Tom Tykwer's 1998 masterpiece, Run Lola Run (Lola Rennt), belongs in anyone's movie collection. Here are the reasons why:
1. Innovative storytelling
Run Lola Run stands out from most if not all action movies of the late 90's simply because of the simplicity of the plot. Lola (Franka Potente) gets a call from her boyfriend Manni (Moritz Bleibtreu), who is frantic and panicky after accidentally leaving a plastic bag filled with 100,000 Deutsche Marks on the subway, panicking during a routine police check. They need the money to pay off a loan shark/boss, risking death if they don't make the payment. Adding to the urgency? They only have 20 minutes to recover the cash.
It's here that the movie well and truly takes off: Lola runs out of her apartment building, heading to her dad's bank office to get the money, and bumping into several passersby on the way. It's also hilarious whenever they have short segues of sideshows showing the fates of each passerby, some quite morbid, others have happy endings.
Without going into too many details, the main auxiliary players in the story are Lola's father and his mistress, the beggar who took the money off the train, and the cops. Within the 20 minute frame, both Lola and Manni attempt to recoup their loss; while Lola attempts to appeal to her dad's softer side, Manni considers holding up the nearby grocery store for a quick, ill-advised return.
The greatest charm in the storytelling is the ways in which each option presents a conclusion. In the first scenario, both Lola and Manni rob the grocery store. In the second, Lola holds her father ransom for the bank's money. And in the third story, Lola and Manni get everything right by being less moderate and impulsive in the actions (oh, and a game of roulette at the casino was involved.) To see how things play out, well, you'd have to watch the movie. Or read the wiki.
2. The soundtrack
In movies that involve fast pacing, you'd expect them to have a similarly paced soundtrack. Unfortunately, they would normally incorporate some arbitrary techno/trance bullshit, much in the same way that generic restaurants would play terrible Top 40 "classics" over their speakers. Well, in Lola Rennt's case, we're spared the crap, because this time around the music suits the movie 110% of the time. It's catchy, atmospheric, and well-synchronized with the cinematography and scenery of Germany. It doesn't hurt that Franka Potente herself contributed her voice to the movie's soundtrack.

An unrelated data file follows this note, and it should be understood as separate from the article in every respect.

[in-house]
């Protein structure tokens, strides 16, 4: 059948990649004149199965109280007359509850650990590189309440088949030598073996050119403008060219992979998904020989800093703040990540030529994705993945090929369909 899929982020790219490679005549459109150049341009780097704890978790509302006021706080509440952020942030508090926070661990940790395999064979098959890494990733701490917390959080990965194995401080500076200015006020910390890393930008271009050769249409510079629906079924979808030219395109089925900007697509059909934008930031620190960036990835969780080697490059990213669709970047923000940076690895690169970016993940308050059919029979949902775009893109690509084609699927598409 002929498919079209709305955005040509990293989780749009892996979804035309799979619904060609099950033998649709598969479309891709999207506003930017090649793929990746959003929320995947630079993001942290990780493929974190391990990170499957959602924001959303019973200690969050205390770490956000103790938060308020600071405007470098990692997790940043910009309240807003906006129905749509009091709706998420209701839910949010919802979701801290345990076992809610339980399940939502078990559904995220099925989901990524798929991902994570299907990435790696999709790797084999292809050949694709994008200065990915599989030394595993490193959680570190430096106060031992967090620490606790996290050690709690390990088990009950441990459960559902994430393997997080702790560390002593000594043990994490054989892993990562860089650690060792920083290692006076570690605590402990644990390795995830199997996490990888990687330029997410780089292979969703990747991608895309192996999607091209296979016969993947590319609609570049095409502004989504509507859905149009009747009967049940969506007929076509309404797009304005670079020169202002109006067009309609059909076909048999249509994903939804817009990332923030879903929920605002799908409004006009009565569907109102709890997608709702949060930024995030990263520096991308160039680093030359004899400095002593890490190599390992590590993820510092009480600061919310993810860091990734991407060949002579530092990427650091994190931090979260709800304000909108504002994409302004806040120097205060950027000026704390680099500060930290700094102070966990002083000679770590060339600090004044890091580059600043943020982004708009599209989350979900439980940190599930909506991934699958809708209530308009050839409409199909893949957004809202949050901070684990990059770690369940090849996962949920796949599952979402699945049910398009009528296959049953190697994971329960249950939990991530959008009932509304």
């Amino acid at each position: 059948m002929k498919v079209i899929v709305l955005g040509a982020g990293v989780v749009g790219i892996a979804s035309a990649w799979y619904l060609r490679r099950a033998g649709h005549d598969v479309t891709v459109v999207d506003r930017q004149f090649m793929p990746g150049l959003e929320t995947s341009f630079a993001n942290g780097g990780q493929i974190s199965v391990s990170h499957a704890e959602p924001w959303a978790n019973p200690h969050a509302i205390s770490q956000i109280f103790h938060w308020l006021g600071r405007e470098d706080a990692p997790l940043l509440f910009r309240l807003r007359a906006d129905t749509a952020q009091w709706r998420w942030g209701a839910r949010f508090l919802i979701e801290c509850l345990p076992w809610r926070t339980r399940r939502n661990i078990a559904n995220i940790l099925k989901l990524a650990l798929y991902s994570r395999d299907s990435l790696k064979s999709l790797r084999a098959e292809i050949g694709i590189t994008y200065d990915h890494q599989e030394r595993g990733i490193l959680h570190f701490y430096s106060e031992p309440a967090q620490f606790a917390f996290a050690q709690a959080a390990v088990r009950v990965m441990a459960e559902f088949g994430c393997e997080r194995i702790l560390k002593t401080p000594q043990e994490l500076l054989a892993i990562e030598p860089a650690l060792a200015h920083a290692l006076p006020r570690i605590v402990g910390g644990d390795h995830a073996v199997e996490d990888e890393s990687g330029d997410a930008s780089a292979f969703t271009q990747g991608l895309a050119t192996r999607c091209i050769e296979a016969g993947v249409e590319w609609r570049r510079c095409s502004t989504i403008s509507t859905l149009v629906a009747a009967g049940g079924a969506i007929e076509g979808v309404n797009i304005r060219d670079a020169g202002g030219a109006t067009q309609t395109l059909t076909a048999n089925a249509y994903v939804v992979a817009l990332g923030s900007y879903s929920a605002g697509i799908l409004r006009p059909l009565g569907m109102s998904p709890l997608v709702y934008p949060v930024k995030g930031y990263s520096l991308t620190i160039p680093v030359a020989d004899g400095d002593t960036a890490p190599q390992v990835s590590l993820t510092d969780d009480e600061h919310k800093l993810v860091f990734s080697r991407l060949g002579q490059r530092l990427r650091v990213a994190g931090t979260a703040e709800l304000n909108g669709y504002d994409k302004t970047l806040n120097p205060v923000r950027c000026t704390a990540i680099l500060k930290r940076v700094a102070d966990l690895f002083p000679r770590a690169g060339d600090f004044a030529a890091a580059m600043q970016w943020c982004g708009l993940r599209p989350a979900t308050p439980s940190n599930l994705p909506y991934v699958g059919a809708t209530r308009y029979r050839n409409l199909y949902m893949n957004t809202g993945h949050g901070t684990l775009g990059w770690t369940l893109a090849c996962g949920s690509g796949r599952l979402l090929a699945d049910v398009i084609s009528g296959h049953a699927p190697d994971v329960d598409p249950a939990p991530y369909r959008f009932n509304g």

3. Franka Potente
Before the world knew her as Jason Bourne's girlfriend and fellow runaway, Franka Potente was Lola. Her performance in this movie is classic. Equally funny, emotional, and determined (how many fractions is that??), we have a heroine whose sole motivation is to keep her boyfriend alive. In short, it's really sweet. Her level of energy was really high in this movie as well. What would you expect if the premise of the movie was the time limit, right? In fact, some of the best parts of the movie happen during the myriad running scenes, from the scenery to the freeze frame passersby, each either cursing Lola or wondering just what the heck was going on. Each time a new scenario starts, and we see Lola running out of her apartment, there's a renewed sense of purpose in her eyes, and we can't help but root for her to come to Manni's rescue.
4. The relationship between Lola and Manni
There's also a sense of existentialism in Run Lola Run. In the first two paradigms the scene shifts to conversations that Lola and Manni had earlier in bed. "Do you love me?," one would ask the other. Which prompts a reply, "Of course I do." "How do you know? What if you met someone else, how do you know I'm better than other girls/guys?" Questions like "What would you do if I died?" are answered with "I'd be very sad of course." "Yes, you would be of course, but after a while, you'd get over it, and find someone else.." Despite the morbidity and absolutism of their responses, it's clear that they both love each other and would do anything for each other.
Anyway, this post is getting a little lengthy, so I'll leave a clip of the movie for posterity's sake.